Why Runners Suffer From Hotspots and Ways to Prevent Them

Molly Hurford
by Molly Hurford
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Why Runners Suffer From Hotspots and Ways to Prevent Them

Ever start a run, log a few miles, and then start to notice a nagging ‘hot’ feeling somewhere on the bottom of your foot? It might be a minor annoyance, it might be a sharp pain, and it might even force you to take a walking break or completely change your stride and gait to avoid putting pressure on that hot spot. This is common and mostly preventable by taking the right precautions — from wearing the right shoe to pre-run stretching.

WHAT CAUSES A HOTSPOT?

Essentially, a hotspot is a blister-in-waiting, and it’s usually a sign the blister is going to be a more painful, deep one rather than your usual blister caused by your ankle meeting the top of a new pair of shoes.

“Hotspots on runners feet tend to include the Achilles tendon, the ball of the foot and the base of the big toe where it attaches to the foot — the area where bunions can form,” says Jaclyn Fulop, a board-licensed physical therapist specializing in sports medicine and orthopedic rehabilitation. “Hotspots form from an increase in friction and can cause blisters, so it’s important to make sure you are wearing the proper running shoes, which is dependent on the arches of the foot and your unique gait and running pattern.”

How to Avoid Hotspots

You can help decrease this issue with regular at-home pedicures and skin maintenance, using a pumice stone on the parts of your foot that are prone to calluses to keep dead skin from building up into thicker calluses that can make hotspots more painful.

Having flatter feet can also make hotspots more likely. “A flat foot can lead to a condition called hallux rigidus, which is a decrease in motion in the big toe that often leads to hotspots and bunions in the long term,” says Fulop. “When the big toe lacks extension, the foot will compensate by whipping the heel to clear the foot during the transition to swing phase in your run.” If you’re prone to bunions, you may need to consider your running shoes more carefully.

1

WEAR THE RIGHT SHOE

The proper running shoes should include three components, explains Fulop. There should be appropriate shock absorption, proper cushioning and structural support. You may need to try on a lot of pairs before you find the ones that fit you properly and support your feet correctly.

If you have a flat foot with excessive pronation, Fulop recommends a running shoe with a larger toebox. “This prevents the skin from breaking down due to excessive friction from the decrease of range of motion in the big toe,” she adds. (This might also be helpful for runners with normal arches but wider toes.)

As shoes wear out, the cushioning begins to pack down, so if you have a pair of shoes that’s worked well for 600 miles and suddenly, you’re finding most runs leave you with hotspots, it may be time for a new pair. You also may want to check your socks: A sock that’s lost elasticity and fits more loosely might be rubbing differently and causing more friction.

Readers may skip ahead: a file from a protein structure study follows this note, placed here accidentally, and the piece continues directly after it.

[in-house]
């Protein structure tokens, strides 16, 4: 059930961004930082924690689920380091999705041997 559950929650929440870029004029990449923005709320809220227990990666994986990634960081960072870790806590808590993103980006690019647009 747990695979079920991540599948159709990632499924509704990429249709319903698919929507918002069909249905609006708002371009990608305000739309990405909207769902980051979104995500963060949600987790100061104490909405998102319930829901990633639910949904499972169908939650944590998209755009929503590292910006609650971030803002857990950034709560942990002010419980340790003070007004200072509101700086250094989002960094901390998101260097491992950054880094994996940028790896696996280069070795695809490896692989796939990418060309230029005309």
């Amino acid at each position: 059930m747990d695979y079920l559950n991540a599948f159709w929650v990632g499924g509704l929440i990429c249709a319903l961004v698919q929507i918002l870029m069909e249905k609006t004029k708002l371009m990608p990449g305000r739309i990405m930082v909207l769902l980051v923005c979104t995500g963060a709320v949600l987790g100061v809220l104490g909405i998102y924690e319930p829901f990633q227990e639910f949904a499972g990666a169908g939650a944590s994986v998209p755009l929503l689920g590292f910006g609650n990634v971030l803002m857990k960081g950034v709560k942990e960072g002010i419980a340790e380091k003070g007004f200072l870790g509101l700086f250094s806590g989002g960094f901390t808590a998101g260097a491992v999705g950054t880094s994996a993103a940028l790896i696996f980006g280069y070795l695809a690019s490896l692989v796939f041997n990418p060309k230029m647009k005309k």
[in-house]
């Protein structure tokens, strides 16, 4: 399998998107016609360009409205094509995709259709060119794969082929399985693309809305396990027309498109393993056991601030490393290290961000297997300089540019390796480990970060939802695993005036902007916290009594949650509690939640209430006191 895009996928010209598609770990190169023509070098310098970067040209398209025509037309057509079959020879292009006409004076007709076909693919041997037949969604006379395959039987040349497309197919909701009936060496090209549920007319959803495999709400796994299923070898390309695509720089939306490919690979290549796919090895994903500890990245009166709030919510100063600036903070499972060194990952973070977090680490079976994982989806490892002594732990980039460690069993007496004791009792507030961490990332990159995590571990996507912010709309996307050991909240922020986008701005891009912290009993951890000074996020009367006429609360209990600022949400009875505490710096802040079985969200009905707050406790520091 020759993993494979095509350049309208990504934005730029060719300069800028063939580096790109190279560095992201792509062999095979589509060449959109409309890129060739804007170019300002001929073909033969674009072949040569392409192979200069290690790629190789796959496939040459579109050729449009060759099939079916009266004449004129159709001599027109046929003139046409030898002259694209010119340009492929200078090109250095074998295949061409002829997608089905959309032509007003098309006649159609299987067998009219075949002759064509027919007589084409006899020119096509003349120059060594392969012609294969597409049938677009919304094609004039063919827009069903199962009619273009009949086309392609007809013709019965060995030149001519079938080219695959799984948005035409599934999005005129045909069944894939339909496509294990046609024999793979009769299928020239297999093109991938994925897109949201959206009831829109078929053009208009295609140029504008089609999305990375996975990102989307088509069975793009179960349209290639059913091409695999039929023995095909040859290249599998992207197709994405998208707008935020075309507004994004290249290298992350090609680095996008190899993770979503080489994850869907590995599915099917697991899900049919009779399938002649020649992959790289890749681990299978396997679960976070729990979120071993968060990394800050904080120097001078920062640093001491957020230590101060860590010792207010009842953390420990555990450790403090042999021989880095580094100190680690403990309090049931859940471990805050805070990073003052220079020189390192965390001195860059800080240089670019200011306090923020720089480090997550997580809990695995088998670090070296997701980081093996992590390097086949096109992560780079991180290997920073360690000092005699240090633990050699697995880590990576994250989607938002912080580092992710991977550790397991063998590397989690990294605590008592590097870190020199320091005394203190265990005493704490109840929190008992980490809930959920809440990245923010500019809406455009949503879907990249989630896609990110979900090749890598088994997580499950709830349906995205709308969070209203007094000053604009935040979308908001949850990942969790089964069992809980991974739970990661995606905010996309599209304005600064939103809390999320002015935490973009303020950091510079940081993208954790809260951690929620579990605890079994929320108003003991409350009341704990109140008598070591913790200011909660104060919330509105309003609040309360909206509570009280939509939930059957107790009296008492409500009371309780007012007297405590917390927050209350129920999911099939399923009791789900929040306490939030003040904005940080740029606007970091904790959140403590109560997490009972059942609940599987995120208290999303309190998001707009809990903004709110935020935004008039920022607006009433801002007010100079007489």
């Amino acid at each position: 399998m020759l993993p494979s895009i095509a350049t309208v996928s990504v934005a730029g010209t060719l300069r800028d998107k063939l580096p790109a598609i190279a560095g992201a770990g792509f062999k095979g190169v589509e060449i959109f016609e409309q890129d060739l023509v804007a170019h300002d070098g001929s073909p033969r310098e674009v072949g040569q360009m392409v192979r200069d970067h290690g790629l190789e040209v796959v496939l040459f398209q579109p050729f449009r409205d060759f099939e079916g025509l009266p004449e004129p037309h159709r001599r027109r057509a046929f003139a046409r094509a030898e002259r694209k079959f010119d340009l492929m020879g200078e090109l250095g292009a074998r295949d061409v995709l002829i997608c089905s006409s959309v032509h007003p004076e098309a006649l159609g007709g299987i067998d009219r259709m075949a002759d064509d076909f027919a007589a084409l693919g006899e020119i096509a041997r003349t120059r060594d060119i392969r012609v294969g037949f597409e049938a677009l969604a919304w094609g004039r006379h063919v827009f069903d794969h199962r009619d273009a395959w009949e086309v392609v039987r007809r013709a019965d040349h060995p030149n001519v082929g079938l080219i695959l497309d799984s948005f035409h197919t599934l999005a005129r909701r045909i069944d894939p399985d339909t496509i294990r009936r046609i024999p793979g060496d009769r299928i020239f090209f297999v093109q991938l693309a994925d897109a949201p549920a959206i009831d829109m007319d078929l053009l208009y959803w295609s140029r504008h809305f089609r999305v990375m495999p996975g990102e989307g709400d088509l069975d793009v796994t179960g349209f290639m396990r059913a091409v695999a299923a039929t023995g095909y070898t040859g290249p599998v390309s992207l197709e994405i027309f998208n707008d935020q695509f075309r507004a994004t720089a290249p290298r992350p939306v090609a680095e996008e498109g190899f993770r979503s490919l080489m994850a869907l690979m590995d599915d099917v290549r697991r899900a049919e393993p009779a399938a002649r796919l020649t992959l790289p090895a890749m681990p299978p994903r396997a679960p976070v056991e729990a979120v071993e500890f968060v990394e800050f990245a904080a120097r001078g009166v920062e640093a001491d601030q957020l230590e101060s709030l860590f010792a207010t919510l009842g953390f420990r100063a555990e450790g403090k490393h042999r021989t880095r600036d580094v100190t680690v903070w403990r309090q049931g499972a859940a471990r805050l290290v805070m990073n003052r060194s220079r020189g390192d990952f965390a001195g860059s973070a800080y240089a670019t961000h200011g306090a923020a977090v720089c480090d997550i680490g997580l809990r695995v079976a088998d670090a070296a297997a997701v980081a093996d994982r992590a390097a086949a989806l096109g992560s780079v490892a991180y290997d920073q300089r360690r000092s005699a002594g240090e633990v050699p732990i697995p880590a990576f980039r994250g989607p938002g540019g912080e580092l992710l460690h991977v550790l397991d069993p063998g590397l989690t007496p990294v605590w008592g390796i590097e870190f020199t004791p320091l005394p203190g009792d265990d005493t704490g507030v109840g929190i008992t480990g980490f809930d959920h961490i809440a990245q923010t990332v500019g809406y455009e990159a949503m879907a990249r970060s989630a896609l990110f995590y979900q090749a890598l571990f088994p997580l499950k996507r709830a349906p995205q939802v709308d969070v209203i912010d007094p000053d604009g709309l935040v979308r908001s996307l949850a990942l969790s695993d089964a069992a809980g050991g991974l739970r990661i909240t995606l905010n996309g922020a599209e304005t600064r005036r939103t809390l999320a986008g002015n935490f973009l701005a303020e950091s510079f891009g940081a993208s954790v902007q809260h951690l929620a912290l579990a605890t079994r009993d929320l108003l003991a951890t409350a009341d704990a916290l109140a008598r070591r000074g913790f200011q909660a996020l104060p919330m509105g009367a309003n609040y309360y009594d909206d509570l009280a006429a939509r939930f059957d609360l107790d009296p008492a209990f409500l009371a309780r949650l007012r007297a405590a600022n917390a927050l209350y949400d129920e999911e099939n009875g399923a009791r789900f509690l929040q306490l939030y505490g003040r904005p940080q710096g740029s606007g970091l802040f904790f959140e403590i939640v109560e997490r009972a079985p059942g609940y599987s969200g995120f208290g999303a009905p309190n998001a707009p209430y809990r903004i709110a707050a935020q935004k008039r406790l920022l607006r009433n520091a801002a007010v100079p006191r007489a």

READ MORE > WHAT HAPPENS WHEN YOU RUN IN OLD RUNNING SHOES


2

STRETCH YOUR FEET

Fulop recommends implementing these static stretches post-run to prep your feet for their next workout and help them stretch from the work they’ve put in already. She recommends dynamically and statically stretching from toes to hips for optimal movement patterns: Just because hotspots happen on your feet doesn’t mean toe stretching alone solves the issue. But it’s a simple place to start.

Try this toe stretch post-run or anytime: Stand with your hands on the wall and your feet staggered, with the one you’re focusing on behind you. Rise up onto your toes, putting the majority of the pressure on the big toe. You should feel a stretch on the underside of the big toe. Repeat on both sides.

3

CHECK YOUR GAIT

There’s a chance your running form needs some work. You can start by using a smart shoe and the MapMyRun app to check in on your stride. If you’re truly experiencing painful issues during most runs, Fulop suggests scheduling a gait and running analysis with a physical therapist. “He or she can assess your stride and identify your gait type, then make suggestions on the proper shoe to wear and any corrective measures or exercises,” she says. (You may even be able to do this via a telehealth service by filming yourself running and consulting virtually with a physical therapist.)

Whether you want to run your first mile or set a PR, having a plan gets you there faster. Go to the MapMyRun app, tap “Training Plans” and set your next goal — you’ll get a schedule and coaching tips to help you crush it. 

About the Author

Molly Hurford
Molly Hurford

Molly is an outdoor adventurer and professional nomad obsessed with all things running, nutrition, cycling and movement-related. When not outside, she’s writing and podcasting about being outside, training and health. You can follow along with her adventures on Instagram at @mollyjhurford.

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